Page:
Looking through the photos on my phone, I’m still overwhelmed by the depth of beauty of Spain and Portugal. I’m thankful to have been invited to visit the two countries – and the missionaries who live and work there – with TEAM.
I knew the Iberian Peninsula would be rich in history. I knew my journal would be filled with stories of grace and hope breaking through the chains of political and religious oppression. I knew I would be changed, because every adventure we say “yes” to changes us in some way.
But my knowing was so limited to the reality of it all.
The stories are now being written. They are profound things, still rattling around in my soul, about our enemies and our fears and our desperation.
Those stories will be shared soon. But first, this. A diversion, if you will. Because of all the things I was expecting to feel in Spain, this was not one of them. And once you learn about gazpacho’s sexy sister, you will find yourself as captivated as I have become.
I’m not sure how to say this without blushing a bit.
I may have fallen in love with a soup. A cold one, at that.
I may have eaten this soup three times in two days while in Spain.
I may have served this soup to friends at CasaRock, drizzled with exquisite 1881 olive oil from Osuna (along with Dona Antonia Tawny from Porto, Portugal – quite possibly the smoothest and most divine Port around, so you need to fetch some) – and made extra so I could enjoy it again.
And I may have served this soup as an appetizer – before serving SOUP as a main course – at a girls night slumber party.
I plan to make this soup again this week. Just once. Maybe.
I may have a problem.
Salmorejo (pronouced “sal-mo-REY-ho”) is luxurious and creamy and full of character. And it’s good for #kitchentherapy time, because (with the exception of scalding the tomatoes to remove the skins), it’s all about chopping and tearing and blending and tasting and no cooking. The flavor is like a sun-drenched garden. I like gazpacho. But salmorejo is just – sigh.
There are several recipes online, but this one makes a soup that’s like a love letter from España itself – because I believe that salmorejo would write a love letter to you if she could. She’s winking at you right now.
Make this and serve it in place of a salad, or pour it into shot glasses as part of a tapas spread. No matter the time of year, this soup is just – sigh, again.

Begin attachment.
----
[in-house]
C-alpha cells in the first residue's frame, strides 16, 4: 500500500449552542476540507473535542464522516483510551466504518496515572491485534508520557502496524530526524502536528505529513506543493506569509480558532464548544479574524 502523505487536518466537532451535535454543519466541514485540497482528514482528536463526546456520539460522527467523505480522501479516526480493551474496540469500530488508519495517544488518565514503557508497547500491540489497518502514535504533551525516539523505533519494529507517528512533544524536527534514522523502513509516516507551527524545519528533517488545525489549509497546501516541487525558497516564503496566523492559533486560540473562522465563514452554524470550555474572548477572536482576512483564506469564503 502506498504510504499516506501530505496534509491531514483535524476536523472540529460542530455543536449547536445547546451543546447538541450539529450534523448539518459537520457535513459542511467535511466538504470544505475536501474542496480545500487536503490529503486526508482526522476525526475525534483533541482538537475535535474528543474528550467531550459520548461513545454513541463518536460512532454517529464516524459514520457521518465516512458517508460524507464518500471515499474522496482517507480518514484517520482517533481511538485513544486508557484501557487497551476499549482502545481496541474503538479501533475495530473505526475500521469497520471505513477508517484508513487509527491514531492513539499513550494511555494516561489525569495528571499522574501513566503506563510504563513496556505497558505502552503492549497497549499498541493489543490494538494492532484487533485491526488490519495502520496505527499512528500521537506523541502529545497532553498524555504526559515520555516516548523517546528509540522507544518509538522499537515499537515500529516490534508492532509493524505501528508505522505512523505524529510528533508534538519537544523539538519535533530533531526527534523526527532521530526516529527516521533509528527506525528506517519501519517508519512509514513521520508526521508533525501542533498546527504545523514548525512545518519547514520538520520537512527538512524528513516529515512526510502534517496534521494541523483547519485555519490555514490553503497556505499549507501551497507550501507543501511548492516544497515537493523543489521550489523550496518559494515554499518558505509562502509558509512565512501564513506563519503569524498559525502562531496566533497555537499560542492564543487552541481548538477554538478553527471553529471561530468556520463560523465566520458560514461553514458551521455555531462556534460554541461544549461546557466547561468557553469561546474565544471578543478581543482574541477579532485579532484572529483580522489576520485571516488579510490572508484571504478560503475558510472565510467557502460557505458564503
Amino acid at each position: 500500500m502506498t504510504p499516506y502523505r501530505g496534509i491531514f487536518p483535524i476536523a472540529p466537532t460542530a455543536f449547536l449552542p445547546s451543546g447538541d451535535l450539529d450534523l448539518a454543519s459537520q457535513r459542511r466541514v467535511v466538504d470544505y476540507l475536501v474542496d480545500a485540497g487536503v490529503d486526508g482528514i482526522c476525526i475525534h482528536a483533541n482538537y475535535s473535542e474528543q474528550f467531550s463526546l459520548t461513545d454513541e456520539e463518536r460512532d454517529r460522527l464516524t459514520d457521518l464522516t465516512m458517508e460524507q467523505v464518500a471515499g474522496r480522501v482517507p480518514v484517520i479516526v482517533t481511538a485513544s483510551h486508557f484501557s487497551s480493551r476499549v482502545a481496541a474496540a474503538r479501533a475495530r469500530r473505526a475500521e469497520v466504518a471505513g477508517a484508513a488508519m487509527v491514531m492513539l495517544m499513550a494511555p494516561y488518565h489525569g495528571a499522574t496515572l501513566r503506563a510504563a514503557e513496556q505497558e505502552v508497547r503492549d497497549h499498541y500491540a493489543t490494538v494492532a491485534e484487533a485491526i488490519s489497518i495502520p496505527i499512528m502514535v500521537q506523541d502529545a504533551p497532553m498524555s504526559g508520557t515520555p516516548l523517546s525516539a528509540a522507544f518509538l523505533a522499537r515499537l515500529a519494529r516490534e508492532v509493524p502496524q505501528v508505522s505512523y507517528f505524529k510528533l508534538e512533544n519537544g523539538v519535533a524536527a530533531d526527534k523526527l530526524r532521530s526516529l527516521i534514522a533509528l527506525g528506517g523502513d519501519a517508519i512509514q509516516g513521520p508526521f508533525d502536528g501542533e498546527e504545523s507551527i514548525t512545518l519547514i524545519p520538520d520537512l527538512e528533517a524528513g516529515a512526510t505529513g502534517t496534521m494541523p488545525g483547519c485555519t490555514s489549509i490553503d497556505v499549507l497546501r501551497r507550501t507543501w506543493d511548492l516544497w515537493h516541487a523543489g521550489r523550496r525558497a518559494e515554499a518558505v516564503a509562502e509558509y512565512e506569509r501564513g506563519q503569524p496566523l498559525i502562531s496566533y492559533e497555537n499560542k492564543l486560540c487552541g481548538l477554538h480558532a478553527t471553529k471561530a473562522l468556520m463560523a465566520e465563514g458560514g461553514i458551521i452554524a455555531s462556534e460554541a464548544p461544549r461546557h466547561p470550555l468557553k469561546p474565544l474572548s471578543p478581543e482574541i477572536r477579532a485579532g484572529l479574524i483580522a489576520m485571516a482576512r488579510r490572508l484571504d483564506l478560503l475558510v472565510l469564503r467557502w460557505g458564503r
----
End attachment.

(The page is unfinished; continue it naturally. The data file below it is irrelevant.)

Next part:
8 medium Plum tomatoes (get tree-ripened tomatoes so you’ll have good flavor)
1 medium Baguette or loaf of French Bread
1 cup extra-virgin olive oil (high quality with a lot of flavor)
1 medium clove of garlic
A splash – or two – of sherry vinegar (this adds such great brightness)
Pinch of salt
2 hard-boiled eggs
Thinly sliced Serrano ham (or prosciutto), baked until crisp
Put a large pot of salted water on the stove and bring to a boil. Cut a small cross in the bottom of each tomato. When the water is boiling, add the tomatoes and let them dance around for about a minute, or until you see the skins start to lift. Remove immediately and place in a cold water bath (a bowl filled with ice and cold water). Remove the skins from the tomatoes.
Once the skins have been removed, cut out the cores and seeds from the tomatoes and save them in a small bowl. Put the tomato pulp in a blender or food processor, and then – using a strainer – squeeze all the juice you can from the cores and seeds and add the juice. Blend or process at high-speed for about 30 seconds or until the tomatoes are well-chopped.
Remove all the “insides” of the bread – about 2 cups total – and add to your tomatoes. Let the bread soak for about 5 minutes. Then add your vinegar, salt, and garlic, and blend or process until the soup is smooth and the bread has disappeared.
Slowly add the olive oil to your mixture as you continue to blend or process, and blend until the soup is creamy.
Add one hard-boiled egg to your soup and blend until it disappears. Then TASTE the soup and add additional vinegar or salt to taste. If the soup isn’t creamy enough for your liking, you may add additional bread too.
Chill for at least an hour, and then serve, garnished with finely diced hardboiled egg and crumbled ham. Enjoy!
The above recipe has been adapted from Antonia’s own at Spanish Sabores.
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